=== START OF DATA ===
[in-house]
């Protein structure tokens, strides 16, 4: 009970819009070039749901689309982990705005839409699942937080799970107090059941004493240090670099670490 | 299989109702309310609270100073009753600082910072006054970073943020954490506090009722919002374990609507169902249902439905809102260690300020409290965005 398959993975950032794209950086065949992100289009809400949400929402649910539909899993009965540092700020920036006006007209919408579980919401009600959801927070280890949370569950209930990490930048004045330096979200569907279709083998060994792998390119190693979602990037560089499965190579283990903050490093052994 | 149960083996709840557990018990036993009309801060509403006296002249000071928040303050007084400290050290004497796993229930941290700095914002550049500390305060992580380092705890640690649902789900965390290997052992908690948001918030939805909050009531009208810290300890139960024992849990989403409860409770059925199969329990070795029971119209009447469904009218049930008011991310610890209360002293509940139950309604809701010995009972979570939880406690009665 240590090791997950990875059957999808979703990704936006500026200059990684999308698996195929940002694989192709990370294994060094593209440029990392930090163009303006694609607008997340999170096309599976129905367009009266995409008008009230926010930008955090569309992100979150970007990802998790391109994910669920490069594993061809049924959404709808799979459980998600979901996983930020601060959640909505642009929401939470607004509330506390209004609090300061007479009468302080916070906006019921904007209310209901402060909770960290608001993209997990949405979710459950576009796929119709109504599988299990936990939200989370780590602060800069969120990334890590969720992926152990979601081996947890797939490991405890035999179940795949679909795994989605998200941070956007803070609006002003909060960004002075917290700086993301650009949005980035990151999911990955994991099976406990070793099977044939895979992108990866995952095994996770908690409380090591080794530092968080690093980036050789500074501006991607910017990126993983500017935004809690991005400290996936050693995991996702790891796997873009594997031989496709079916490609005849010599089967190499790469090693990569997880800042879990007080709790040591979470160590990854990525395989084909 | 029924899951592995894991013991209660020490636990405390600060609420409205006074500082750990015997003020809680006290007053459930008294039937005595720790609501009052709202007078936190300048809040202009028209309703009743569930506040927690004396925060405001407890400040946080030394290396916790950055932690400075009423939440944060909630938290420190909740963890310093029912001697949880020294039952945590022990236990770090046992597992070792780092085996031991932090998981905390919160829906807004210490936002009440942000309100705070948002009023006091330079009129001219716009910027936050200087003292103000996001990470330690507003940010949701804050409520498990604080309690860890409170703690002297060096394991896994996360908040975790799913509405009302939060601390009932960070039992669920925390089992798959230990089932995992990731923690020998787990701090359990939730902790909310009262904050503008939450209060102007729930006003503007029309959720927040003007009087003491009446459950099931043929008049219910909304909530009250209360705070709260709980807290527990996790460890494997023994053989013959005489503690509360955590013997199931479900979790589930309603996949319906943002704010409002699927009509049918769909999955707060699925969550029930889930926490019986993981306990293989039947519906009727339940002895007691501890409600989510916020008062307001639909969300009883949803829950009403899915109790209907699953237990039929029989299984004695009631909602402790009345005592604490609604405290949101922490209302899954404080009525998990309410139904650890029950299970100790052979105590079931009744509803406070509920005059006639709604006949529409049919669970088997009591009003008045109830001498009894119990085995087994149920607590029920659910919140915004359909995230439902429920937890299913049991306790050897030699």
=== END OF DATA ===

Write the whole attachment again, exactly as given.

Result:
[in-house]
């Protein structure tokens, strides 16, 4: 009970819009070039749901689309982990705005839409699942937080799970107090059941004493240090670099670490 | 299989109702309310609270100073009753600082910072006054970073943020954490506090009722919002374990609507169902249902439905809102260690300020409290965005 398959993975950032794209950086065949992100289009809400949400929402649910539909899993009965540092700020920036006006007209919408579980919401009600959801927070280890949370569950209930990490930048004045330096979200569907279709083998060994792998390119190693979602990037560089499965190579283990903050490093052994 | 149960083996709840557990018990036993009309801060509403006296002249000071928040303050007084400290050290004497796993229930941290700095914002550049500390305060992580380092705890640690649902789900965390290997052992908690948001918030939805909050009531009208810290300890139960024992849990989403409860409770059925199969329990070795029971119209009447469904009218049930008011991310610890209360002293509940139950309604809701010995009972979570939880406690009665 240590090791997950990875059957999808979703990704936006500026200059990684999308698996195929940002694989192709990370294994060094593209440029990392930090163009303006694609607008997340999170096309599976129905367009009266995409008008009230926010930008955090569309992100979150970007990802998790391109994910669920490069594993061809049924959404709808799979459980998600979901996983930020601060959640909505642009929401939470607004509330506390209004609090300061007479009468302080916070906006019921904007209310209901402060909770960290608001993209997990949405979710459950576009796929119709109504599988299990936990939200989370780590602060800069969120990334890590969720992926152990979601081996947890797939490991405890035999179940795949679909795994989605998200941070956007803070609006002003909060960004002075917290700086993301650009949005980035990151999911990955994991099976406990070793099977044939895979992108990866995952095994996770908690409380090591080794530092968080690093980036050789500074501006991607910017990126993983500017935004809690991005400290996936050693995991996702790891796997873009594997031989496709079916490609005849010599089967190499790469090693990569997880800042879990007080709790040591979470160590990854990525395989084909 | 029924899951592995894991013991209660020490636990405390600060609420409205006074500082750990015997003020809680006290007053459930008294039937005595720790609501009052709202007078936190300048809040202009028209309703009743569930506040927690004396925060405001407890400040946080030394290396916790950055932690400075009423939440944060909630938290420190909740963890310093029912001697949880020294039952945590022990236990770090046992597992070792780092085996031991932090998981905390919160829906807004210490936002009440942000309100705070948002009023006091330079009129001219716009910027936050200087003292103000996001990470330690507003940010949701804050409520498990604080309690860890409170703690002297060096394991896994996360908040975790799913509405009302939060601390009932960070039992669920925390089992798959230990089932995992990731923690020998787990701090359990939730902790909310009262904050503008939450209060102007729930006003503007029309959720927040003007009087003491009446459950099931043929008049219910909304909530009250209360705070709260709980807290527990996790460890494997023994053989013959005489503690509360955590013997199931479900979790589930309603996949319906943002704010409002699927009509049918769909999955707060699925969550029930889930926490019986993981306990293989039947519906009727339940002895007691501890409600989510916020008062307001639909969300009883949803829950009403899915109790209907699953237990039929029989299984004695009631909602402790009345005592604490609604405290949101922490209302899954404080009525998990309410139904650890029950299970100790052979105590079931009744509803406070509920005059006639709604006949529409049919669970088997009591009003008045109830001498009894119990085995087994149920607590029920659910919140915004359909995230439902429920937890299913049991306790050897030699």